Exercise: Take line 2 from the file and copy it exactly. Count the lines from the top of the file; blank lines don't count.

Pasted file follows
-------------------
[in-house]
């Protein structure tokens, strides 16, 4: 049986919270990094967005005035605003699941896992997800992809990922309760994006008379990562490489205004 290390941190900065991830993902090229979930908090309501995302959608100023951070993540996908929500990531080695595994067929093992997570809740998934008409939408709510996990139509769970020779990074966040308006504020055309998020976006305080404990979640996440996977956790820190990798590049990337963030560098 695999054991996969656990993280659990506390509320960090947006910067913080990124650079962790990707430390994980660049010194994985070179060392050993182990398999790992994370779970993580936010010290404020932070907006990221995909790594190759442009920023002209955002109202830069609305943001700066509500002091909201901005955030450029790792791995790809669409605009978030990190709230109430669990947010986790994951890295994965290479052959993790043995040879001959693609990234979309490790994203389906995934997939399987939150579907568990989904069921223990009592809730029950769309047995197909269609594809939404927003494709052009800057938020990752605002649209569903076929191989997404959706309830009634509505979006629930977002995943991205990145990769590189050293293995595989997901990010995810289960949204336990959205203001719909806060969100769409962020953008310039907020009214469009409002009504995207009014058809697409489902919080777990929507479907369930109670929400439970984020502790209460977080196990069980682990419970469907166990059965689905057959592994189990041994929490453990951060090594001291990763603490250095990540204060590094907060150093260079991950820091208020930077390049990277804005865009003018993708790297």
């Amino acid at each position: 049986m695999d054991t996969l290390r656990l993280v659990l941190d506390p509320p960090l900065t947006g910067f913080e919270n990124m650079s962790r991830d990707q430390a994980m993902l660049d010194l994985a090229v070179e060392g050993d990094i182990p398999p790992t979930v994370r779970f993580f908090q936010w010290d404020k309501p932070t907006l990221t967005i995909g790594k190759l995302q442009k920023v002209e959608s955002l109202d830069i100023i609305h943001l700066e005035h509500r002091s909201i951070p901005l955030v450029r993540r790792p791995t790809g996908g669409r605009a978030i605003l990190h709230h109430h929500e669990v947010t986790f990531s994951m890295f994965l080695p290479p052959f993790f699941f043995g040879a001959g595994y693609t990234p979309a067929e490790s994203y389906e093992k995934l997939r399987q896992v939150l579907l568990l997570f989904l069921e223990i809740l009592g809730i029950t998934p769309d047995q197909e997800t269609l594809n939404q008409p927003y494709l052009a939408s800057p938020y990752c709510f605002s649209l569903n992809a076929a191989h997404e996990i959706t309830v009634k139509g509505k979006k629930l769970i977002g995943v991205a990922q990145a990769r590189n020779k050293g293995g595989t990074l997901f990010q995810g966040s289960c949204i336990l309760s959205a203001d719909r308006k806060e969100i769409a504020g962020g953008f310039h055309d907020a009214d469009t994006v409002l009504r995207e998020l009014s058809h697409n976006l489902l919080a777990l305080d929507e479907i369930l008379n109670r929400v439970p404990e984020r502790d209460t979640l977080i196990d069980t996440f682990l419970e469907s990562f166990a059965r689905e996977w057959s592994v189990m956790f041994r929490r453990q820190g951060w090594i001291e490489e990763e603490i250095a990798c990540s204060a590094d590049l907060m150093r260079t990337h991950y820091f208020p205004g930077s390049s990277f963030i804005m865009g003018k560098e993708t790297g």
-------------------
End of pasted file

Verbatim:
């Protein structure tokens, strides 16, 4: 049986919270990094967005005035605003699941896992997800992809990922309760994006008379990562490489205004 290390941190900065991830993902090229979930908090309501995302959608100023951070993540996908929500990531080695595994067929093992997570809740998934008409939408709510996990139509769970020779990074966040308006504020055309998020976006305080404990979640996440996977956790820190990798590049990337963030560098 695999054991996969656990993280659990506390509320960090947006910067913080990124650079962790990707430390994980660049010194994985070179060392050993182990398999790992994370779970993580936010010290404020932070907006990221995909790594190759442009920023002209955002109202830069609305943001700066509500002091909201901005955030450029790792791995790809669409605009978030990190709230109430669990947010986790994951890295994965290479052959993790043995040879001959693609990234979309490790994203389906995934997939399987939150579907568990989904069921223990009592809730029950769309047995197909269609594809939404927003494709052009800057938020990752605002649209569903076929191989997404959706309830009634509505979006629930977002995943991205990145990769590189050293293995595989997901990010995810289960949204336990959205203001719909806060969100769409962020953008310039907020009214469009409002009504995207009014058809697409489902919080777990929507479907369930109670929400439970984020502790209460977080196990069980682990419970469907166990059965689905057959592994189990041994929490453990951060090594001291990763603490250095990540204060590094907060150093260079991950820091208020930077390049990277804005865009003018993708790297």